26/11 Mumbai attacks: We have to kill, or die, recalls former ACP Isaque Bagwan
There was no going back for super cop Isaque Bagwan on the frontline, as gunshots and grenades shook Chabad House
Isaque Bagwan, then assistant commissioner of police (ACP), had gone for his daily evening walk to Marine Drive on November 26, 2008. The Arabian Sea seemed calm, a deceptive one that Bagwan realised later. "I recall reaching my home in Colaba; my wife was waiting for me for dinner. I told my wireless man and driver to leave for the day," he said.
Bagwan, however, never got to dinner; instead, he got a phone call. "[It was] from the commissioner Hasan Gafoor, telling me to rush to Leopold Café, where firing was on." The super cop took his revolver (a toy against the beasts AK47s and grenades he would face) and sped to the Café, the wailing police siren cutting through the silence of the night.
En route, Bagwan was told that the attack at Leopold was over and to proceed to Chabad (Nariman) House. With very few men, Bagwan reached Chabad House, where terrorists were firing indiscriminately. "I called Rakesh Maria saab (then joint commissioner of police, crime) and said I need manpower. He said the State Reserve Police Force was arriving, and to give it some time and not leave the place. I assured him I would not," he said. The lights in Chabad House were out. Bagwan added, "I evacuated several buildings around, at least 300 people shepherded to safety by my men." The awesome firepower meant Bagwan had to motivate his men. "I told them in Marathi "there has been a terror attack on the city. Koni maage jayacha nahi (nobody should move back); maaraycha naahi ta maraaycha (we have to kill or die ourselves)."
Bagwan said, "I was getting calls from my family; they were crying as television was relaying footage. I told them not to call me, as I was fighting. I believe in never stepping back." Bagwan said his strategy of gheraoing the terrorists bore fruit. "We used sand sacks to block lanes. They were firing; I told my men to fire back, keep up the tempo, even though our weapons were no match. I wanted to deceive the terrorists into thinking there were many more of us than just a dozen."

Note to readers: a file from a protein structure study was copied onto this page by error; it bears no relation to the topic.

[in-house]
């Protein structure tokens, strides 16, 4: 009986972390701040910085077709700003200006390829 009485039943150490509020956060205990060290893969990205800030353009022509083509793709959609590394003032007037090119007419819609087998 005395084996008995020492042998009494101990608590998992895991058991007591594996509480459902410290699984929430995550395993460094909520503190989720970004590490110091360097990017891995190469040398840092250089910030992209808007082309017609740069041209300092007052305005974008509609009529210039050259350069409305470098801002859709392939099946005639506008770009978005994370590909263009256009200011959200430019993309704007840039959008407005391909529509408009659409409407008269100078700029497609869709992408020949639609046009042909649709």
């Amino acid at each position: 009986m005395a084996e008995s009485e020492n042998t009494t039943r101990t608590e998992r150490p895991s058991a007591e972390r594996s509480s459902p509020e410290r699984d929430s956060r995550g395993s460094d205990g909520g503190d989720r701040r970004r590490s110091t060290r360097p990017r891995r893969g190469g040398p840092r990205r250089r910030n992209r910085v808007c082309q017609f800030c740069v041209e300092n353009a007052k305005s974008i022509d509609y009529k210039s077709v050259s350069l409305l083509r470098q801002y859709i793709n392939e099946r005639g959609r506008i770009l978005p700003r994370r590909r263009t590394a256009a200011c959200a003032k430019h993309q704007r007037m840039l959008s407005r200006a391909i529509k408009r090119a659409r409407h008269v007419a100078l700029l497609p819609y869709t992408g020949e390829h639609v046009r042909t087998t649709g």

Firing continued through the night, punctuated by grenade explosions. "Early morning, I saw a lady in a maxi run out of Chabad house carrying a little boy. We took her to Colaba police station in a van; it was an unbelievable escape," said Bagwan. That boy was Baby Moshe, the now iconic name of 26/11, and the heroic woman was his maid Sandra.
Bagwan said that as the battle continued, "I told my seniors I wanted to storm the building. But I was told not to take that risk as the NSG was en route. They came by 4 pm on November 27, and then, it was NSG vs the terrorists." Through all this, Bagwan and his men kept the terrorists engaged and surrounded the building completely. Summing up, he said, "I could never show my men that I was rattled, I was true to my uniform; I had to face terror and be true to the nation. Today, I am retired but in touch with my colleagues. If, God forbid, there is an attack again, I will have no hesitation in rushing to fight."
Bagwan's message to Mumbai
"The police force should not be in the hands of politicians; it must be independent. We needed better weapons then. We were not provided hand grenades or body protectors. We needed a separate special force, different from those who do daily policing, to fight terror. Citizens must forget their divisions of caste and religion and come together as one; that is the biggest morale booster for forces," signed off the former ACP, who won the President's medal for gallantry for a record third time. He retired in May 2009.
Sign up for all the latest news, top galleries and trending videos from Mid-day.comSubscribe
26/11 Mumbai attacks: The story of the youngest witness in the Ajmal Kasab trial